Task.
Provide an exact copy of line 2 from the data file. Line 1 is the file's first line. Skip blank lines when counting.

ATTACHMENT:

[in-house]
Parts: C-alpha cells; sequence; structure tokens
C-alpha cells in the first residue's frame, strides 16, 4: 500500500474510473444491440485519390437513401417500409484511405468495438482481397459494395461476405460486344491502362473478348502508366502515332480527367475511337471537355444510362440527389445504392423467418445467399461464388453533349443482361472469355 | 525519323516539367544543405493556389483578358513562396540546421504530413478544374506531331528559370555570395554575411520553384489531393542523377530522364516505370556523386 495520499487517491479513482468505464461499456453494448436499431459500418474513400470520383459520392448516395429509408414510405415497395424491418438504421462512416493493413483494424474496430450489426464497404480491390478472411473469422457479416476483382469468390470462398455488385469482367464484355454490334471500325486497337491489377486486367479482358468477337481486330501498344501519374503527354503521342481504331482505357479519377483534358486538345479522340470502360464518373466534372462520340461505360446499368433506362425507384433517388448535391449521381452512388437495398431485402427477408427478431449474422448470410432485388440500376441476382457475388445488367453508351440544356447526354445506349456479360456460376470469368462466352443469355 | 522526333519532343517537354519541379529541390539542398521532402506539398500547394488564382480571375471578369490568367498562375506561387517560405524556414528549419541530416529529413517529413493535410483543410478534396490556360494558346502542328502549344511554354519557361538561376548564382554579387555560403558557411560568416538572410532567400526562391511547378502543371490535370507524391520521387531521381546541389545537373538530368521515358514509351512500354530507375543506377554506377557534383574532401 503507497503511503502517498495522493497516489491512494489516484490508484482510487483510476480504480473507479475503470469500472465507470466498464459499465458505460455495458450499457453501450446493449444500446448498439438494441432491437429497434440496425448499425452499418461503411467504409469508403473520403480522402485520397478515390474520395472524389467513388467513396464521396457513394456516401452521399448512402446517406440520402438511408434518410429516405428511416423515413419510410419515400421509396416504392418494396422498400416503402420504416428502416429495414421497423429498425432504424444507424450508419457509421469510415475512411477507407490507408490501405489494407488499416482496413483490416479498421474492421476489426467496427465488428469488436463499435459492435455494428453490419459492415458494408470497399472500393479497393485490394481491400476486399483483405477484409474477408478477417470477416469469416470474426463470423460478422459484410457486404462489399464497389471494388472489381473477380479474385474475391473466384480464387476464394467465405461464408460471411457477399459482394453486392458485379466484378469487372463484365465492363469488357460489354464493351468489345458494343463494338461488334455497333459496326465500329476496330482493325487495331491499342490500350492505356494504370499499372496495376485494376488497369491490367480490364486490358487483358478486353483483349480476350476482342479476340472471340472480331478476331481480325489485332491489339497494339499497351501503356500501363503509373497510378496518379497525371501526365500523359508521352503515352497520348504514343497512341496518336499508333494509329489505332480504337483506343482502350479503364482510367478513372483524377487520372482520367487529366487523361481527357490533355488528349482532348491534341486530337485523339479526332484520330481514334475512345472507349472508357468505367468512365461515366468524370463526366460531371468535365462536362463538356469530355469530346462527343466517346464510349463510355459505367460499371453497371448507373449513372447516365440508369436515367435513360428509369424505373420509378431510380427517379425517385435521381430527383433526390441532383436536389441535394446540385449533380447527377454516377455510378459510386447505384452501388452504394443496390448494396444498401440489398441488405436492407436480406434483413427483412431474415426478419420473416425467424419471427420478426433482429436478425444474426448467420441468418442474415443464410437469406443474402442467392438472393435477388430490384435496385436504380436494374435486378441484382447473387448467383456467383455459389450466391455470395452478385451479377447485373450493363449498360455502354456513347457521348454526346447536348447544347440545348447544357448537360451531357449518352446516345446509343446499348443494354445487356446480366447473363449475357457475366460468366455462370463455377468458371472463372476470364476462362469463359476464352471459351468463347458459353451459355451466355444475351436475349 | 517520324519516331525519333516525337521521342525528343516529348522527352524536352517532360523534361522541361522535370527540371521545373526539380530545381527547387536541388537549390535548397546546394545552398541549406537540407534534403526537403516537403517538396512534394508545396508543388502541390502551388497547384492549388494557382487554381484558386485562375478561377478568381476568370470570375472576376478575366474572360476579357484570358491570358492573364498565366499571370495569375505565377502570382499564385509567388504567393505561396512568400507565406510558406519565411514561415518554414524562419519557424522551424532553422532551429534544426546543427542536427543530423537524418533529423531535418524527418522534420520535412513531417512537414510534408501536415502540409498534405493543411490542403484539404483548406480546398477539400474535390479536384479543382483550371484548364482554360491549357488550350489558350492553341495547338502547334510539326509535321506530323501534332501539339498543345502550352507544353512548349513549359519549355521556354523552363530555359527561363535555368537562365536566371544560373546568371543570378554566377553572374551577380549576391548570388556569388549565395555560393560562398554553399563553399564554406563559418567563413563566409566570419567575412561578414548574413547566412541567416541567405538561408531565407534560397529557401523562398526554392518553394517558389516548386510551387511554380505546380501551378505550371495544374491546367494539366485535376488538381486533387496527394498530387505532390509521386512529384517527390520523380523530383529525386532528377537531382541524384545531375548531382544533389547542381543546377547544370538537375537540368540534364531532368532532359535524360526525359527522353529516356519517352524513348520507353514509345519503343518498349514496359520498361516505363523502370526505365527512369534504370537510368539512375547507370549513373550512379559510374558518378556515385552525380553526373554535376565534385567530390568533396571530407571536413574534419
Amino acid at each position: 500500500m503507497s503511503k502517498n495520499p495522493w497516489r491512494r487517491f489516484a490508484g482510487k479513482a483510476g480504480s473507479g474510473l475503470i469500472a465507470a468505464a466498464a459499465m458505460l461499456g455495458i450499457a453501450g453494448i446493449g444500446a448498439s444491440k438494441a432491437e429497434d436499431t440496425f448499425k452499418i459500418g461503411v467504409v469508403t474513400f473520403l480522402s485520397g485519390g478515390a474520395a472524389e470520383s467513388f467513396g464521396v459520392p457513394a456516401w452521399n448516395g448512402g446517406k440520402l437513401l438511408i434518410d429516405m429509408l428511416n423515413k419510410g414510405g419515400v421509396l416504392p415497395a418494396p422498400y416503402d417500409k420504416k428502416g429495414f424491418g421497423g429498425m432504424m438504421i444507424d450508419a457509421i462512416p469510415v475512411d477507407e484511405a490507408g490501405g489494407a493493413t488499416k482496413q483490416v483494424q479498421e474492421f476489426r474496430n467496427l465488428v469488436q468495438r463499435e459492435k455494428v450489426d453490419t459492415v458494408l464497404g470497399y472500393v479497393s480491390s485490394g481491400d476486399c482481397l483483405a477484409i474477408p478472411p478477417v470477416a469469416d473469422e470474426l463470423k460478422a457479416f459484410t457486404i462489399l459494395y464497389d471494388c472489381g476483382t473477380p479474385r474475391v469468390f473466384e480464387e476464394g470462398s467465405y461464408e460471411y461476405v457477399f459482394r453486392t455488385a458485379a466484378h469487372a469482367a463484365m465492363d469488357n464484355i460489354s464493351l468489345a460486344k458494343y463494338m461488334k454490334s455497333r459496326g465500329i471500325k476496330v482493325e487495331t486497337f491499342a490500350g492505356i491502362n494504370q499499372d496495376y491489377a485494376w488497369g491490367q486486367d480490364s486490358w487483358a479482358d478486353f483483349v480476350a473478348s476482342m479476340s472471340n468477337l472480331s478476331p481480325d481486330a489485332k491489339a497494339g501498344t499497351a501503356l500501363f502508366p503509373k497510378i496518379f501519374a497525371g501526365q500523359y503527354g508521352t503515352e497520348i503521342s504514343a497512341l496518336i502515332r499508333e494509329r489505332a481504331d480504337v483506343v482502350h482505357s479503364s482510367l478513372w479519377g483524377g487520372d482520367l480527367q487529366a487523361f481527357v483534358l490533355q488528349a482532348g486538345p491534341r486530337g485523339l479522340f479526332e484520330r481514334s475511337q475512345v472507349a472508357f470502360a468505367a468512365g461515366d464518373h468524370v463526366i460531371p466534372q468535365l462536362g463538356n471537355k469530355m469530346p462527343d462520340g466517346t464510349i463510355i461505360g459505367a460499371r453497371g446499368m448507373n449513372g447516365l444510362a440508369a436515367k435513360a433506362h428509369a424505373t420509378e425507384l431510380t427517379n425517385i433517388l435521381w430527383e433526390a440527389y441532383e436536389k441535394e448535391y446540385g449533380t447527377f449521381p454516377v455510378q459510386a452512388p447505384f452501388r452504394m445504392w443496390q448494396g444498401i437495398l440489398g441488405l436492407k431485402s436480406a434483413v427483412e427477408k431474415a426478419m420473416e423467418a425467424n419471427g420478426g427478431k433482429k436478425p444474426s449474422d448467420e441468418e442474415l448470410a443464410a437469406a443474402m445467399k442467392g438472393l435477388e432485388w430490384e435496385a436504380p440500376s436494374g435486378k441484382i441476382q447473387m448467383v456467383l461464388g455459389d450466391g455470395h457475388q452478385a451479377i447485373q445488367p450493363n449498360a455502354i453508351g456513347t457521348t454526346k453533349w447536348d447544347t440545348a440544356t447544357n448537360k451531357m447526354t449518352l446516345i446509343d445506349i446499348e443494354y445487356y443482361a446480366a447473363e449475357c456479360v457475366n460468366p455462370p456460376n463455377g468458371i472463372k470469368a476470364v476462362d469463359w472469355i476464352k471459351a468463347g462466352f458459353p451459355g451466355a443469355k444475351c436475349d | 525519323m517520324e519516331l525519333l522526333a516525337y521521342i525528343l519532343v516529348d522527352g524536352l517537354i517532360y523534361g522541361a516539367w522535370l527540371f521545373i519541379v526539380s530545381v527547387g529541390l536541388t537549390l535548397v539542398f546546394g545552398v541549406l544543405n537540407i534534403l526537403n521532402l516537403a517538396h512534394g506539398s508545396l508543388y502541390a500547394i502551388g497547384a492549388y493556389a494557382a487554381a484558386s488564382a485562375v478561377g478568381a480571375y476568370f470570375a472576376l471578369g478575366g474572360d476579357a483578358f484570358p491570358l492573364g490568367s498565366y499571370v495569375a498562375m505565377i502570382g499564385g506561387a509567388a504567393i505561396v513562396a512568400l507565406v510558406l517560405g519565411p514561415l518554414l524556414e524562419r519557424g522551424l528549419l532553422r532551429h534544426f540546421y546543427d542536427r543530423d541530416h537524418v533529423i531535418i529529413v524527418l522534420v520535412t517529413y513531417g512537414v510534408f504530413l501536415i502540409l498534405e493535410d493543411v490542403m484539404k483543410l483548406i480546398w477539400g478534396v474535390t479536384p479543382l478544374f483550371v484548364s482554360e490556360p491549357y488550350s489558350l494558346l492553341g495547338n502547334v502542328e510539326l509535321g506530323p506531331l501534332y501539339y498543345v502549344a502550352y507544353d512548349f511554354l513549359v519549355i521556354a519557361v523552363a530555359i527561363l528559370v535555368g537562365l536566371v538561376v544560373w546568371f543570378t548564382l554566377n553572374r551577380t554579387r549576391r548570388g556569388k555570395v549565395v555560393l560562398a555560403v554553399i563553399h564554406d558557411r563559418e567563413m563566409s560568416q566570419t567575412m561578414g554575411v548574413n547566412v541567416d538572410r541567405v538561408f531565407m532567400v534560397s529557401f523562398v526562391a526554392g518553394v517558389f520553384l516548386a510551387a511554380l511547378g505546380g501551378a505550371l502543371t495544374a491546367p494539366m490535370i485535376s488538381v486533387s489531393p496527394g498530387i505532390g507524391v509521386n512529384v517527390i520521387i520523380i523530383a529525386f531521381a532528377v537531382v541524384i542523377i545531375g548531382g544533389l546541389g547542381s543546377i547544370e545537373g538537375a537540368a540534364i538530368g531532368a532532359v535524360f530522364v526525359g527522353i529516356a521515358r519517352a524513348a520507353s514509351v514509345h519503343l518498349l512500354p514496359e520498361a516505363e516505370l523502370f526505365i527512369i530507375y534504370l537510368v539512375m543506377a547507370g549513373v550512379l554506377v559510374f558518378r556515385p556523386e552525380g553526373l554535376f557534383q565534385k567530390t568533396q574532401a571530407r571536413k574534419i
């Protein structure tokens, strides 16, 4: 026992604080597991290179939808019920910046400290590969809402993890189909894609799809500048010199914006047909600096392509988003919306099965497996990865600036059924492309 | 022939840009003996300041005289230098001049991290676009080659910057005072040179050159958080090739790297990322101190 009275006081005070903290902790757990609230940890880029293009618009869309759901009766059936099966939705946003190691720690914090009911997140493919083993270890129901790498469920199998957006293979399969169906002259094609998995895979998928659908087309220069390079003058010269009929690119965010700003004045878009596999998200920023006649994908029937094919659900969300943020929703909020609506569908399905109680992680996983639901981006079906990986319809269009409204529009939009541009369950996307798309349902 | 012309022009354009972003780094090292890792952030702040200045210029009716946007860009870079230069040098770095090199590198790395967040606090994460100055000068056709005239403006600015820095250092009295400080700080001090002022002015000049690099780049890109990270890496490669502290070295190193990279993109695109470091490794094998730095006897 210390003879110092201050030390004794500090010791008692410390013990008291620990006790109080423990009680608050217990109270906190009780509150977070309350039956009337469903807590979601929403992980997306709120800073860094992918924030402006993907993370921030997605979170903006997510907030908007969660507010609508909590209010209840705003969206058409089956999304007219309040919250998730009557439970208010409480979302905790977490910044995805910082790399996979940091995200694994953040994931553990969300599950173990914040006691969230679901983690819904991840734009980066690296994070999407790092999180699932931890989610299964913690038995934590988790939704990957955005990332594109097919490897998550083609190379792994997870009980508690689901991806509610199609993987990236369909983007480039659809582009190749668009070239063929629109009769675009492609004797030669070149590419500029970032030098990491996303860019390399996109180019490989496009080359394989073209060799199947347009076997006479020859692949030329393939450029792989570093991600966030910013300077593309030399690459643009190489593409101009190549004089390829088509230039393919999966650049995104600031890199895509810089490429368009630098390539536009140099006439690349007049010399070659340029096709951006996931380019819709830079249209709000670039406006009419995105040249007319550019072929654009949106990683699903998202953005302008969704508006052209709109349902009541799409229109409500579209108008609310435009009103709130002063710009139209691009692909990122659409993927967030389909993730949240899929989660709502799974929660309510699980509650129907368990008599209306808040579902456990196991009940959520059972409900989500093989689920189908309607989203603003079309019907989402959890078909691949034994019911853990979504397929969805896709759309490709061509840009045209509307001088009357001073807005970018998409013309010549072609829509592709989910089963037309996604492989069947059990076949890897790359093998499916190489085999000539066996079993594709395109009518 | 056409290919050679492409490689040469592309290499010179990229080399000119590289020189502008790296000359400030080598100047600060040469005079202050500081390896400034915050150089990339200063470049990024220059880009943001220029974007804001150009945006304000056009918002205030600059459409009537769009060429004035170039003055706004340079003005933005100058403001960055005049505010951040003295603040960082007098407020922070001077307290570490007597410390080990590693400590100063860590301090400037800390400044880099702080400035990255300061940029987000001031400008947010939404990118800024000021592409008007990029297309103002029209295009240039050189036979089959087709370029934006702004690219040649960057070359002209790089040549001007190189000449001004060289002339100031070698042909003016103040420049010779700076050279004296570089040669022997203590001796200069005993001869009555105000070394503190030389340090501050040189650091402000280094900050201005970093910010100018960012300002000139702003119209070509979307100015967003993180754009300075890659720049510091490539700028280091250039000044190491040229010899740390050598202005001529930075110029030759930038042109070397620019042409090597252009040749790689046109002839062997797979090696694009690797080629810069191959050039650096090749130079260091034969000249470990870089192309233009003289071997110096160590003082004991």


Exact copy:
Parts: C-alpha cells; sequence; structure tokens